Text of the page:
|This is pretty close to what is traditional, click for large view.|
Sue of the "My Journey to Black Belt" blog posted on "Karate Belt Issues" that prompted me to consider the subject of the karate-gi which includes the obi as to what is considered the most acceptable way to wear them, care for them, and such mundane things a new practitioner may wonder about when starting on the path to karate-do, or any martial practice.
Some things that irritate me a bit when in the dojo, mine or others. Wrinkled uniforms, sleeves to short or to long, pant legs to short or to long, a belt that is extremely worn and frayed, a belt that has ends that are way to long and hang down to far when worn, belt ends that are so glaringly long they hang down seemingly to the floor, patches-patches-patches, incorrectly tied knot [a big one for me], other additions or what could be called "flare" that have nothing to do with karate-do, etc. and on and on ...
Now, here is my view on the subject. Dojo should have a minimum standard on what type of uniform is used and how it is worn and lets not forget as to how one should care for it, transport it to and from the dojo, and cleaning it properly.
First, the jacket. The sleeves should be between about three inches below the elbow but not longer than the wrist area of the arm. Second, it should be the version that relies on closing the jacket left side over the top of the right and the set of cords at the hips must be tied adequately to prevent them from loosening up in practice. Older more traditional style of karate-gi actually had a tie at the upper chest level used to hold the jacket closed.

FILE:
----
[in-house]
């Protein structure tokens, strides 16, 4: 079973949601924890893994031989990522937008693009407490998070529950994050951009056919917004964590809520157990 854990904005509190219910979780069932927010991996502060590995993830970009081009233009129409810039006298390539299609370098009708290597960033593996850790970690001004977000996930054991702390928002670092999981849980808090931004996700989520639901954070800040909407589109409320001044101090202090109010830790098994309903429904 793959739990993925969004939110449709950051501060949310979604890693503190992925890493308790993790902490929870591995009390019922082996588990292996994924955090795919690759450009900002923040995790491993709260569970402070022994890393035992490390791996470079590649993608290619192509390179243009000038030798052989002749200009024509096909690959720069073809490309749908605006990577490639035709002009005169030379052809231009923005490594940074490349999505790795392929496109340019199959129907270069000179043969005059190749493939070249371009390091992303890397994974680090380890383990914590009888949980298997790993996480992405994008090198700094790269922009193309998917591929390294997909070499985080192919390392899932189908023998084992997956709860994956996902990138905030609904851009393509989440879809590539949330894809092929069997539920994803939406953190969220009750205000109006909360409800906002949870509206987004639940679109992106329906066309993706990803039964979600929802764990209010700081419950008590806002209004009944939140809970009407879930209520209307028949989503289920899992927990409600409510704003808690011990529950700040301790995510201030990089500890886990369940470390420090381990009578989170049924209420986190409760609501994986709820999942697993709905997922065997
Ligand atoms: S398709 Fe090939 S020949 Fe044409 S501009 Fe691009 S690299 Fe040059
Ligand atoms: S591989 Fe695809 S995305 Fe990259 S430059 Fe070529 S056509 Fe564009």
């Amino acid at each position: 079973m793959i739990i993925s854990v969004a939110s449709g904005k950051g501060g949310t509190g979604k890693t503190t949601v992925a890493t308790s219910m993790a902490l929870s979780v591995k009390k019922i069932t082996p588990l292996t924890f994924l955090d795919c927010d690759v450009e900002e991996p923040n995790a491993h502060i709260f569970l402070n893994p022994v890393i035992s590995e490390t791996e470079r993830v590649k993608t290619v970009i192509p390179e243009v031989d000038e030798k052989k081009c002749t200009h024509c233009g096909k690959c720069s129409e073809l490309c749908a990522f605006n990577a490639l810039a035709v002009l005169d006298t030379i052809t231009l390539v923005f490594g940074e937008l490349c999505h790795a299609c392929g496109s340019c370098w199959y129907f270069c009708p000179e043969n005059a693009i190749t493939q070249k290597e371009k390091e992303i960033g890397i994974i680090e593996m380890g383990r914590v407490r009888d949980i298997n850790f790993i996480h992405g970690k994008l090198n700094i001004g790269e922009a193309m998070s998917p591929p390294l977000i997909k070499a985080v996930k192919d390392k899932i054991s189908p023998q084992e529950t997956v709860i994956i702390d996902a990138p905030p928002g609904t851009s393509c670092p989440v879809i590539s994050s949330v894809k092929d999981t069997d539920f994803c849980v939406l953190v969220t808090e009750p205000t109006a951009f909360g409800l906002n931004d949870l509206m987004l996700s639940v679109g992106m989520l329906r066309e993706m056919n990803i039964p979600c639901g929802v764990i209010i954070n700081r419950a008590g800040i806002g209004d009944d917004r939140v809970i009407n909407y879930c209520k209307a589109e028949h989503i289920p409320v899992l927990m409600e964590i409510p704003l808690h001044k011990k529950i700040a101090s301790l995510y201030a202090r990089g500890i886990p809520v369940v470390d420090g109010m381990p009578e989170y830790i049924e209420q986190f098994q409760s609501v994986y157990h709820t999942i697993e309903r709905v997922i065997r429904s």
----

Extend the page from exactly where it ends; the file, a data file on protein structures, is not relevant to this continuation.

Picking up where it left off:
There are cultural reasons for the jacket ties and the fold of left side over the right but that is an old post of mine worth learning about if you feel your practice should be of a traditional nature.
The pants, the length of the legs should be no shorter than the mid shin to the ankle. The length of the legs, and the jacket sleeves, has a point to it as well.
In general my practice uses a more "traditional" uniform or karate-gi much like described and as seen to the left in the graphic. I want to express that what I propose here is my view of my practice and when I instructed it was what I asked my practitioners to wear, if they wanted to [I usually asked this if they desired to wear a uniform otherwise I only asked for loose clothing, i.e. sweats of similar and conservative athletic wear.]